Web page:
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Critical Reviews™ in Eukaryotic Gene Expression
Impact-faktor: 1.734 5-jähriger Impact-Faktor: 1.848 SJR: 0.627 SNIP: 0.516 CiteScore™: 1.96

ISSN Druckformat: 1045-4403
ISSN Online: 2162-6502

Critical Reviews™ in Eukaryotic Gene Expression

DOI: 10.1615/CritRevEukarGeneExpr.v17.i3.40
pages 215-240

Pathophysiology and Genetics of Metabolic Bone Disorders Characterized by Increased Bone Turnover

Greet Beyens
Department of Medical Genetics, University and University Hospital of Antwerp, Antwerp, Belgium
Wim Van Hul
Department of Medical Genetics, University of Antwerp (UA) and Department of Medical Genetics, University Hospital of Antwerp (UZA)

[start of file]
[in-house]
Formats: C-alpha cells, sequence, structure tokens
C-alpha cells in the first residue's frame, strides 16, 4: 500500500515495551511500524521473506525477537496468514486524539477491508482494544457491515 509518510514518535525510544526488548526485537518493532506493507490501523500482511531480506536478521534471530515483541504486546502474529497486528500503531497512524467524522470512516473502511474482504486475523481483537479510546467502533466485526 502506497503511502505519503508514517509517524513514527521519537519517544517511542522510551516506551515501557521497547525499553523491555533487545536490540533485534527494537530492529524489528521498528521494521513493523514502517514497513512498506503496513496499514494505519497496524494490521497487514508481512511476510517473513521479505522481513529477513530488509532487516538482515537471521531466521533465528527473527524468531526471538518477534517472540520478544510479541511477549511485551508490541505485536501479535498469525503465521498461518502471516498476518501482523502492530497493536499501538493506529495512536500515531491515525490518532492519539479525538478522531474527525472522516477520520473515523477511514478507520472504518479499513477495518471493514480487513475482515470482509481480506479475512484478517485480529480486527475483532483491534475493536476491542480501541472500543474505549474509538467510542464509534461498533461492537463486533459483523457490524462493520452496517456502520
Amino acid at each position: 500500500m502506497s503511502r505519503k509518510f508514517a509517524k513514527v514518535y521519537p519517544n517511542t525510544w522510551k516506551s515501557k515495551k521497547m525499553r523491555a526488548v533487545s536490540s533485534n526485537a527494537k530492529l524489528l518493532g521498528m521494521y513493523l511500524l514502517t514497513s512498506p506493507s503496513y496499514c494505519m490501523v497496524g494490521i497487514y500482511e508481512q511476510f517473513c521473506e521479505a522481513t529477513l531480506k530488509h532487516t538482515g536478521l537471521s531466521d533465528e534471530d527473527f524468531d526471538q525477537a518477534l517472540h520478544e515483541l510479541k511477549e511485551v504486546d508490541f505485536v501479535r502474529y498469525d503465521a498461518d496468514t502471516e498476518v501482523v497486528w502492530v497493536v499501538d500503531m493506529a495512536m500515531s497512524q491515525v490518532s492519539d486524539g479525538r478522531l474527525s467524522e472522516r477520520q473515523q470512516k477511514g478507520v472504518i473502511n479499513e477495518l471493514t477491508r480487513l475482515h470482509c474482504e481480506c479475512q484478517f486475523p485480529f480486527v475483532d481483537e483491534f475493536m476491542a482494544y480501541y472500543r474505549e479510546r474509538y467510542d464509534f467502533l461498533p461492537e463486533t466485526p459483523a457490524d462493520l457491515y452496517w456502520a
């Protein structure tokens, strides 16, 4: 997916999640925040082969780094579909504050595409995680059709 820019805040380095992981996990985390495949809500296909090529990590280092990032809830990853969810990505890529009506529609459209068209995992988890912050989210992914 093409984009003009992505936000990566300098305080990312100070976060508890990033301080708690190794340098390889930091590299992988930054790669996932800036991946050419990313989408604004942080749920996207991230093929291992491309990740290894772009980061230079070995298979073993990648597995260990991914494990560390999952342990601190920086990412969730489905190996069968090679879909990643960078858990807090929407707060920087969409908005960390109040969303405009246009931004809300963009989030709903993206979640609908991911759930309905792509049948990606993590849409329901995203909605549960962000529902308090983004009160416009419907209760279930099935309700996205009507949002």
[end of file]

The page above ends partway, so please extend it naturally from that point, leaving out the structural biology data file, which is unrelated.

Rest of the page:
Bone is the most important supportive tissue in the human body, and in order to maintain its integrity, it is continuously renewed by a process called "remodeling". Paget's disease of bone (PDB), familial expansile osteolysis (FEO), expansile skeletal hyperphosphatasia (ESH), early-onset Paget's disease of bone (EOPDB), and juvenile Paget's disease (JPD) are all metabolic bone disorders characterized by accelerated bone remodeling. Histological studies have shown that bone-resorbing osteoclasts are the primary disease-causing cells in these disorders. In this review, we provide an overview of the clinical differences between diseases with increased bone turnover. Our main focus is on Paget's disease because this is, by far, the most common form of this type of disease. Molecular genetic studies of these disorders have revealed key players in bone remodeling and have provided further insights in signal transduction in osteoclasts. Moreover, a syndromal form of PDB has been characterized in which PDB is associated with inclusion body myopathy and frontotemporal dementia, pointing toward similar biological pathways in osteoclasts, muscle, and brain cells. However, several additional genes underlying conditions with increased bone turnover remain to be identified.

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